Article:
If sharks had a tooth fairy, they’d be ‘rolling in dough’

    A great white shark opens its mouth for bait. (<a href=Photo via Flickr)" title="Great white shark arching body and opening mouth for bait (wide-angle)" width="640" height="360"/>

    A great white shark opens its mouth for bait. (Photo via Flickr)

    Unlike humans, who only get two sets of teeth, sharks can have up to 20 rows of spare teeth stored in their jaws. They lose and replace hundreds of teeth over the course of their lifespan.

    “Because they need those teeth that are razor sharp, as soon as these teeth dull, they’re replaced by newer, sharper teeth that are lying in reserve,” says Matt Kolmann, a biologist and researcher at the University of Washington. 

    But that’s not the only thing unique about shark mouths.

    Human jaws are very much a part of the skull; our upper jaw is fused to the skull entirely, and our lower jaw is fused on both sides. This allows us the movement we require to chew, and that’s about it.

    “But the upper jaw in sharks is not fused to the skull. It hangs down and it’s supported by other skeletal parts. And while either side of your jaw is fused at the chin, sharks have a joint there that allows them to sort of flex the jaws at that point. So this makes shark jaws very dynamic, very flexible.”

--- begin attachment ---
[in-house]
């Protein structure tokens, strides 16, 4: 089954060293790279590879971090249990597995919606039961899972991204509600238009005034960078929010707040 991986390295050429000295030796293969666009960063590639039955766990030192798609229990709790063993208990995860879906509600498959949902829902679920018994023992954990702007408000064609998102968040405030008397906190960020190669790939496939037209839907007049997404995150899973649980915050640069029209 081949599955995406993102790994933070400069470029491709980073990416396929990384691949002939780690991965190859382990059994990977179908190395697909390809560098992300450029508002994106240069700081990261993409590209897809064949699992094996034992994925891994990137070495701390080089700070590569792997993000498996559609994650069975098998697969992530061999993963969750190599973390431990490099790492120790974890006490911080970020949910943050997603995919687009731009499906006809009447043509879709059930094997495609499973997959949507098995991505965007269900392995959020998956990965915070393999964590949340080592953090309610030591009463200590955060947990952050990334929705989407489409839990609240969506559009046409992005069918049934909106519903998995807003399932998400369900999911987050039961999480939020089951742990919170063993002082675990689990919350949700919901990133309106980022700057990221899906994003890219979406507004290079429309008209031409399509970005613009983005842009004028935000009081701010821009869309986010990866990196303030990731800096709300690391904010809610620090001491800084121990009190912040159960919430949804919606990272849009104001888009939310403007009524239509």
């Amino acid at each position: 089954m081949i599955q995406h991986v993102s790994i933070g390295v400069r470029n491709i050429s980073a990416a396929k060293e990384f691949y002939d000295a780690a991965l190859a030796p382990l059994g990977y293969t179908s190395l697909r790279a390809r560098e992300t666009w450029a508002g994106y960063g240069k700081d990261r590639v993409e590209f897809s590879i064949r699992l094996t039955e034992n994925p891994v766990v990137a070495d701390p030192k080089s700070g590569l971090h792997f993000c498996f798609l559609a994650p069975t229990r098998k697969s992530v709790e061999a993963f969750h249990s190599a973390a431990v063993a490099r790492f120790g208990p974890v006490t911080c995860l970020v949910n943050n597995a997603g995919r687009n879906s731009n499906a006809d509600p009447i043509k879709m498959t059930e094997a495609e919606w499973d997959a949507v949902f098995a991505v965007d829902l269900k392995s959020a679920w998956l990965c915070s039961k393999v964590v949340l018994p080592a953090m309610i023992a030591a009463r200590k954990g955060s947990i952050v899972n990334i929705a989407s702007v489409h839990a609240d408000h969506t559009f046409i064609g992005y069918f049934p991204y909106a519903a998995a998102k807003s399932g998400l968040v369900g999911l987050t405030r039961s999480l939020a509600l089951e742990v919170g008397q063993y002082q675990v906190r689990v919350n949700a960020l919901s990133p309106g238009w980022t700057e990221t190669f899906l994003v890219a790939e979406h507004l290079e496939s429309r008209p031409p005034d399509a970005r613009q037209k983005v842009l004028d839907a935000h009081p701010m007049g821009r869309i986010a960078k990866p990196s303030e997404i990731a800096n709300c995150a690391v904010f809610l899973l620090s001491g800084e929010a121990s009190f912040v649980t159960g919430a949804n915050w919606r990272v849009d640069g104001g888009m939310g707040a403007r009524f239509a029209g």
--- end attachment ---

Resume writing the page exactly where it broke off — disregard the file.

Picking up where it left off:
Kolmann says this flexibility of the shark jaw and skull allows sharks to shoot their mouths forward away from their heads in order to engulf the fish, birds, and marine mammals that make up their diet.

    “We call this jaw suspension. And much like a suspension of a car, where the wheels are supported separately from… the body… the jaws from sharks and rays are a separate part from the rest of the skull and can move independently…”

    It’s these abilities that, in part, have allowed sharks to survive as a species for over 400 million years.

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